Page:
Japanese Researchers Created a Vaccine for Zombie Cells

The team hopes the vaccine can be applied to the treatment of arterial stiffening, diabetes, and other age-related issues.

Senescent cells, also known as zombie cells, refer to cells that have stopped dividing, but don’t die. They accumulate as people grow old and damage nearby healthy cells, which can lead to age-related diseases such as arterial stiffening. According to a recent Japan Times article, our aging population may soon be able to combat these evil cells with a vaccine.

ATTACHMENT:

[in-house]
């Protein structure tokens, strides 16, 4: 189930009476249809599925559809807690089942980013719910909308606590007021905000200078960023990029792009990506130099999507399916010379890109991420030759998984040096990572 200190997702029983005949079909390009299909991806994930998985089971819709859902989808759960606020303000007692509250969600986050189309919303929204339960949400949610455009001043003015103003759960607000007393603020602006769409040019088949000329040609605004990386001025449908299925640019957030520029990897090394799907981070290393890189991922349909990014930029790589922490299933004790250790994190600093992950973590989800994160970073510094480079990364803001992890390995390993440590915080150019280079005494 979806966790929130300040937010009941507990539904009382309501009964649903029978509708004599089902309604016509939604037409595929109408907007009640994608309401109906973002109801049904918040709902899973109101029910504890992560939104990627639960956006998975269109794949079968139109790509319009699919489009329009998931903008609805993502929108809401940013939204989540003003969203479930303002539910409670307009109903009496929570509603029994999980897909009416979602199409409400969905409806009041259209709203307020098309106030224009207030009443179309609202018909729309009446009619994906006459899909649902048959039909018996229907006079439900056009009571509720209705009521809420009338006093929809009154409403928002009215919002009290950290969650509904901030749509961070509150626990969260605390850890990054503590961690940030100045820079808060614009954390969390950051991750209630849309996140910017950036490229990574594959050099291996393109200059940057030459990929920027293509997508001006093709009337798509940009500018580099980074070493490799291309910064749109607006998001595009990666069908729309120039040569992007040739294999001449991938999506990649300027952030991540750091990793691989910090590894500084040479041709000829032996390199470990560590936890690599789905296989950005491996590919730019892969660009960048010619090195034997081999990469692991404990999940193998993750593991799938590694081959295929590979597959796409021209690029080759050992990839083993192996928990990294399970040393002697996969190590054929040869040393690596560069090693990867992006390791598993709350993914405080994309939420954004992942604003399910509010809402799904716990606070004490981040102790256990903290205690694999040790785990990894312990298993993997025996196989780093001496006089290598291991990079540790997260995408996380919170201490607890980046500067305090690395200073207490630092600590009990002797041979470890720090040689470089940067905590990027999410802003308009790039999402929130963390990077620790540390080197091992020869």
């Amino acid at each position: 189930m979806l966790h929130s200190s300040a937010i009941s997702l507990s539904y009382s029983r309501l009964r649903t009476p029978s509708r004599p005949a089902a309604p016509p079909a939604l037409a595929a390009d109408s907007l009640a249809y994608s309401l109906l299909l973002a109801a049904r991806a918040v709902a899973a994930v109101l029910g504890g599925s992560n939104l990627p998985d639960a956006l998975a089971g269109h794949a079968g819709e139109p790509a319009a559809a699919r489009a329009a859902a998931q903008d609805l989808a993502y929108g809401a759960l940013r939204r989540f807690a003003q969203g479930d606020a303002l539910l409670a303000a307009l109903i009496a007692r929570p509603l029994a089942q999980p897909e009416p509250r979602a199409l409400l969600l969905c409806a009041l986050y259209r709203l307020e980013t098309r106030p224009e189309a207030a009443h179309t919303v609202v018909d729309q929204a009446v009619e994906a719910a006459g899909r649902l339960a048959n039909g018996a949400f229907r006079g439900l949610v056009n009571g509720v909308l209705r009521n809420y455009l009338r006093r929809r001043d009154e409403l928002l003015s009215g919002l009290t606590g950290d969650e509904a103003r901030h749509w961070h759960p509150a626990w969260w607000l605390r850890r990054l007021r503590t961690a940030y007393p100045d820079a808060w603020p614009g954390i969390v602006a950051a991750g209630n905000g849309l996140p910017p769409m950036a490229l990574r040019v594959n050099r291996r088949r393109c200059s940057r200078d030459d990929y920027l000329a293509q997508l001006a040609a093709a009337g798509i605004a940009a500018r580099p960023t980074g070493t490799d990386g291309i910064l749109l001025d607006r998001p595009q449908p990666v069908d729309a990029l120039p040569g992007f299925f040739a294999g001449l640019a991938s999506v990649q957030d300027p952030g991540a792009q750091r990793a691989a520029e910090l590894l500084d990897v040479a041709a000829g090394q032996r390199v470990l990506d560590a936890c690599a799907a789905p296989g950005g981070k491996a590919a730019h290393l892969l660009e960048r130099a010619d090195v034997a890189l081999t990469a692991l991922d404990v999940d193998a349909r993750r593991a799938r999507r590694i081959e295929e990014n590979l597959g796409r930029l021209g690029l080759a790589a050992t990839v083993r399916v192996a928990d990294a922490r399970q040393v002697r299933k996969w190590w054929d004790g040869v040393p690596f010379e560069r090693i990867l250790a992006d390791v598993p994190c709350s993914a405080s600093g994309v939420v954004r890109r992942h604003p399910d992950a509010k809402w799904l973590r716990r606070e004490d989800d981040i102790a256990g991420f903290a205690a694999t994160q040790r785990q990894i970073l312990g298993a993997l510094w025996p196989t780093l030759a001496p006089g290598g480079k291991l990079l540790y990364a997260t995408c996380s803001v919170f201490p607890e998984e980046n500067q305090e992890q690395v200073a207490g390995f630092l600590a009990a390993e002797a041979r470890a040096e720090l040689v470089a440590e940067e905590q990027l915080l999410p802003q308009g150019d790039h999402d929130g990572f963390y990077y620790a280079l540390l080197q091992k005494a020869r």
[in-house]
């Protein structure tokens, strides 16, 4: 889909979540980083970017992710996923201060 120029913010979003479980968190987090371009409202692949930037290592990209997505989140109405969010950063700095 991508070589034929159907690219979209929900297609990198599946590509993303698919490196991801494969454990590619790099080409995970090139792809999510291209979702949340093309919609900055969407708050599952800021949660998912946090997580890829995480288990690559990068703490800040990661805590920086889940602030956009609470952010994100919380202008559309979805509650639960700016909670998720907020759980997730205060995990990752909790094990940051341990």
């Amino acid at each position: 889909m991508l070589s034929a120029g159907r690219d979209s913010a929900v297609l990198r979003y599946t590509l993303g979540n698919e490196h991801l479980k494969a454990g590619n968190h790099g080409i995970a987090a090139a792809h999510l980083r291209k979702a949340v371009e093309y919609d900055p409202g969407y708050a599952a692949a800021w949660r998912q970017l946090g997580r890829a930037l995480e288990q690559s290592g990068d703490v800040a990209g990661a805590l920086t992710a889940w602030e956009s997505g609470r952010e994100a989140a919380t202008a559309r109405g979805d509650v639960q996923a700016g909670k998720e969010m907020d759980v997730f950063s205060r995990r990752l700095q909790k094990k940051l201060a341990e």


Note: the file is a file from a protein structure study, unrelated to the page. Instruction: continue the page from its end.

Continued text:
The vaccine was developed by a team of scientists led by Toru Minamino, a professor at Tokyo’s Juntendo University. They identified a protein found in the zombie cells of humans and mice, and created a peptide vaccine based on an amino acid that comprises that protein. The vaccine makes the body create antibodies that attach to zombie cells. The cells are then removed by white blood cells that adhere to the antibodies, purging the body of the toxic cells. When tested in mice, the vaccine slowed the aging progression relative to unvaccinated mice.

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